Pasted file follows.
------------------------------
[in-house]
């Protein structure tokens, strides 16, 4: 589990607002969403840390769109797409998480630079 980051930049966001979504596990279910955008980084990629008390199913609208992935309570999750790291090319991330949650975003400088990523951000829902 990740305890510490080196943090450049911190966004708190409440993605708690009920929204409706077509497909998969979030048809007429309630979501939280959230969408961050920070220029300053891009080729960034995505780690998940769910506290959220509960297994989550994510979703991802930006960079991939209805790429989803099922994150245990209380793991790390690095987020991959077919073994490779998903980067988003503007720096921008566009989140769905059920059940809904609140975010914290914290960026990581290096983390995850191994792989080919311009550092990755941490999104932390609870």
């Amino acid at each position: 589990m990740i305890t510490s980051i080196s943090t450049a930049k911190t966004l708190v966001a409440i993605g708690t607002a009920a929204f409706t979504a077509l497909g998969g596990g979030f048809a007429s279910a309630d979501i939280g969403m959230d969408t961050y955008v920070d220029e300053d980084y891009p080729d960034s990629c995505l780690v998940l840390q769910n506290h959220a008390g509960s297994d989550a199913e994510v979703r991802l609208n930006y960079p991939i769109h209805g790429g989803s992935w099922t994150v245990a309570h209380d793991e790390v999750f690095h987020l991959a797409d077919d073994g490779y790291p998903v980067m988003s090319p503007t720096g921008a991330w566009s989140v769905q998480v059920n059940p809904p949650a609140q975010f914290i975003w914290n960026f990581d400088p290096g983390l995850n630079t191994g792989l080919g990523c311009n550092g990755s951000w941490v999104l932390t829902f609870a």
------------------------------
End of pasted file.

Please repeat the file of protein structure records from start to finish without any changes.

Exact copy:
[in-house]
């Protein structure tokens, strides 16, 4: 589990607002969403840390769109797409998480630079 980051930049966001979504596990279910955008980084990629008390199913609208992935309570999750790291090319991330949650975003400088990523951000829902 990740305890510490080196943090450049911190966004708190409440993605708690009920929204409706077509497909998969979030048809007429309630979501939280959230969408961050920070220029300053891009080729960034995505780690998940769910506290959220509960297994989550994510979703991802930006960079991939209805790429989803099922994150245990209380793991790390690095987020991959077919073994490779998903980067988003503007720096921008566009989140769905059920059940809904609140975010914290914290960026990581290096983390995850191994792989080919311009550092990755941490999104932390609870």
């Amino acid at each position: 589990m990740i305890t510490s980051i080196s943090t450049a930049k911190t966004l708190v966001a409440i993605g708690t607002a009920a929204f409706t979504a077509l497909g998969g596990g979030f048809a007429s279910a309630d979501i939280g969403m959230d969408t961050y955008v920070d220029e300053d980084y891009p080729d960034s990629c995505l780690v998940l840390q769910n506290h959220a008390g509960s297994d989550a199913e994510v979703r991802l609208n930006y960079p991939i769109h209805g790429g989803s992935w099922t994150v245990a309570h209380d793991e790390v999750f690095h987020l991959a797409d077919d073994g490779y790291p998903v980067m988003s090319p503007t720096g921008a991330w566009s989140v769905q998480v059920n059940p809904p949650a609140q975010f914290i975003w914290n960026f990581d400088p290096g983390l995850n630079t191994g792989l080919g990523c311009n550092g990755s951000w941490v999104l932390t829902f609870a």